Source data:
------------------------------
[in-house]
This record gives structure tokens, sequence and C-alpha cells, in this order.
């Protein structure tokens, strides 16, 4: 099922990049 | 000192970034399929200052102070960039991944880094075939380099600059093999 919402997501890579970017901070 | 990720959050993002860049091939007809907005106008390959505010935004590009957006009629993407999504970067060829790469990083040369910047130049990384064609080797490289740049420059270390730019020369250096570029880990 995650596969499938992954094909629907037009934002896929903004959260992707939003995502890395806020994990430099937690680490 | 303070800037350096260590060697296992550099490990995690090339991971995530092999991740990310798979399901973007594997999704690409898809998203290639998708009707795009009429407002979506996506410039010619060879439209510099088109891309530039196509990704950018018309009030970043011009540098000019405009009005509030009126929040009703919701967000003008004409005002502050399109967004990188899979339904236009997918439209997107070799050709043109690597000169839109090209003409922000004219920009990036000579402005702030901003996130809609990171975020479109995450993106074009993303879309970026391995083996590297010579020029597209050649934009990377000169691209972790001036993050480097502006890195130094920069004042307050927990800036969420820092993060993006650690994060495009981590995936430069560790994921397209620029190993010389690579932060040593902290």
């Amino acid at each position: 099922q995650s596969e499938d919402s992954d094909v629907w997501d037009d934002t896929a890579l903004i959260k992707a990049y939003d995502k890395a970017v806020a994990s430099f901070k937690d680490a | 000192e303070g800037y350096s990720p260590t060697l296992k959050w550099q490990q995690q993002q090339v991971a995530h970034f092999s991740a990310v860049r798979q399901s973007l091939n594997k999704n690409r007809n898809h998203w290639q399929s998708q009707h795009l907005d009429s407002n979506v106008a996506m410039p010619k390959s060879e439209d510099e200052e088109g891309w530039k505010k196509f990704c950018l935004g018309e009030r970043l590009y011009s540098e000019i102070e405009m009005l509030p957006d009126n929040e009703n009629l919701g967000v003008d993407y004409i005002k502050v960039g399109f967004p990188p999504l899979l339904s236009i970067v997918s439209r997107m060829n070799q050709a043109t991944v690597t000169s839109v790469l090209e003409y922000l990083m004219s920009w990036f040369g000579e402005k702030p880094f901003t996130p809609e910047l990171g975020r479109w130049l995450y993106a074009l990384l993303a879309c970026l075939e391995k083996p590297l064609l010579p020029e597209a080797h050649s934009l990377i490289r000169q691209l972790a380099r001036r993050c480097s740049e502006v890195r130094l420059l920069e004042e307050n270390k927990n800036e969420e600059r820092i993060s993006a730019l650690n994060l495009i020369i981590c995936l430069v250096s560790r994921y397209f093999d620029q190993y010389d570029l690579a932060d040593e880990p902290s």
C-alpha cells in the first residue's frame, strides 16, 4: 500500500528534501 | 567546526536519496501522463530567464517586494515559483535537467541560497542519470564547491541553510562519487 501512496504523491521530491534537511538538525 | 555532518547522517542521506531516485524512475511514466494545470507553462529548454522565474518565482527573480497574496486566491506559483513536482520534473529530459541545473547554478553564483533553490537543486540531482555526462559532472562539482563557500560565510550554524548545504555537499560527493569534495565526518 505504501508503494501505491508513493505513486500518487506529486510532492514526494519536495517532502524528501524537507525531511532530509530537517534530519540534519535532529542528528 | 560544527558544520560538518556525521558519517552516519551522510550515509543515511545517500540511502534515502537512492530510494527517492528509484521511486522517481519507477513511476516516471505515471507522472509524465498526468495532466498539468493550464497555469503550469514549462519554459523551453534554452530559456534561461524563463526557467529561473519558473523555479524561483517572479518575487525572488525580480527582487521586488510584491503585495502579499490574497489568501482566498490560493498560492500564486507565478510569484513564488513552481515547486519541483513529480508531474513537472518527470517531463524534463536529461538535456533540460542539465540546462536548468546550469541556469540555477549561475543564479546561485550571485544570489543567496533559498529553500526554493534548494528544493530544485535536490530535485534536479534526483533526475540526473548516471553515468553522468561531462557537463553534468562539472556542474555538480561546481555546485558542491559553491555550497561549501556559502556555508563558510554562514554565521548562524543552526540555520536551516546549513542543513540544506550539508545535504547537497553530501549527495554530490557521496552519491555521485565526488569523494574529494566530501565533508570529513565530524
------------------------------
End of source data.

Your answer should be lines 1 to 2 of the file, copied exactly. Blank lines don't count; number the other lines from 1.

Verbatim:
[in-house]
This record gives structure tokens, sequence and C-alpha cells, in this order.